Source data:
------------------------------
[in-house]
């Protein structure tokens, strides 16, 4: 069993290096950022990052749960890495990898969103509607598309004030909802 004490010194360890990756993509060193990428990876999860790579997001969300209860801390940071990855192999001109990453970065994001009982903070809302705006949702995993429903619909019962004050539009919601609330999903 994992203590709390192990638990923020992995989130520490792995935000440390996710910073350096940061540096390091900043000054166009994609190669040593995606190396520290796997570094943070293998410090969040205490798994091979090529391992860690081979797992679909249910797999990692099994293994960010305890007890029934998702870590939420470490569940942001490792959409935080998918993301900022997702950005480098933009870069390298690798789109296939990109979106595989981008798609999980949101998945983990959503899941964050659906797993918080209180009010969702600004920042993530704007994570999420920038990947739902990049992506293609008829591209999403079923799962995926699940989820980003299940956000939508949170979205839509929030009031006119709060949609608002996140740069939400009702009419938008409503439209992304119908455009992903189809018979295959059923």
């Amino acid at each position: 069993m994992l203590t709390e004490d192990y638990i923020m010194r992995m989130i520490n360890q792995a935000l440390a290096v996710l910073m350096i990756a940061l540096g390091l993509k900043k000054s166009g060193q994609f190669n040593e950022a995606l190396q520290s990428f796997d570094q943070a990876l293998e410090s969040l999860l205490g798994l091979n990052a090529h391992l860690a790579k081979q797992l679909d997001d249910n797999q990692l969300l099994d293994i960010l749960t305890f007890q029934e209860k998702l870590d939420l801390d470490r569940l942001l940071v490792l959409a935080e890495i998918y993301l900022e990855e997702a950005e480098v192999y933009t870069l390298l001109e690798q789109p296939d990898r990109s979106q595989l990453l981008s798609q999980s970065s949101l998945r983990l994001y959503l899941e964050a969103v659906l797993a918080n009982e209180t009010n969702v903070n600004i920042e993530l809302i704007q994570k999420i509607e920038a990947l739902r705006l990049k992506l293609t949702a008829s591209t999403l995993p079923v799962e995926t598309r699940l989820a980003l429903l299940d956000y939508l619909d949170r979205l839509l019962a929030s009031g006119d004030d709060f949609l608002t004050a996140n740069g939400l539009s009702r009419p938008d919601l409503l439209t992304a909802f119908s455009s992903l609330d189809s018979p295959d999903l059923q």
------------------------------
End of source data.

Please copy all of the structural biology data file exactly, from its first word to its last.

[in-house]
């Protein structure tokens, strides 16, 4: 069993290096950022990052749960890495990898969103509607598309004030909802 004490010194360890990756993509060193990428990876999860790579997001969300209860801390940071990855192999001109990453970065994001009982903070809302705006949702995993429903619909019962004050539009919601609330999903 994992203590709390192990638990923020992995989130520490792995935000440390996710910073350096940061540096390091900043000054166009994609190669040593995606190396520290796997570094943070293998410090969040205490798994091979090529391992860690081979797992679909249910797999990692099994293994960010305890007890029934998702870590939420470490569940942001490792959409935080998918993301900022997702950005480098933009870069390298690798789109296939990109979106595989981008798609999980949101998945983990959503899941964050659906797993918080209180009010969702600004920042993530704007994570999420920038990947739902990049992506293609008829591209999403079923799962995926699940989820980003299940956000939508949170979205839509929030009031006119709060949609608002996140740069939400009702009419938008409503439209992304119908455009992903189809018979295959059923």
């Amino acid at each position: 069993m994992l203590t709390e004490d192990y638990i923020m010194r992995m989130i520490n360890q792995a935000l440390a290096v996710l910073m350096i990756a940061l540096g390091l993509k900043k000054s166009g060193q994609f190669n040593e950022a995606l190396q520290s990428f796997d570094q943070a990876l293998e410090s969040l999860l205490g798994l091979n990052a090529h391992l860690a790579k081979q797992l679909d997001d249910n797999q990692l969300l099994d293994i960010l749960t305890f007890q029934e209860k998702l870590d939420l801390d470490r569940l942001l940071v490792l959409a935080e890495i998918y993301l900022e990855e997702a950005e480098v192999y933009t870069l390298l001109e690798q789109p296939d990898r990109s979106q595989l990453l981008s798609q999980s970065s949101l998945r983990l994001y959503l899941e964050a969103v659906l797993a918080n009982e209180t009010n969702v903070n600004i920042e993530l809302i704007q994570k999420i509607e920038a990947l739902r705006l990049k992506l293609t949702a008829s591209t999403l995993p079923v799962e995926t598309r699940l989820a980003l429903l299940d956000y939508l619909d949170r979205l839509l019962a929030s009031g006119d004030d709060f949609l608002t004050a996140n740069g939400l539009s009702r009419p938008d919601l409503l439209t992304a909802f119908s455009s992903l609330d189809s018979p295959d999903l059923q």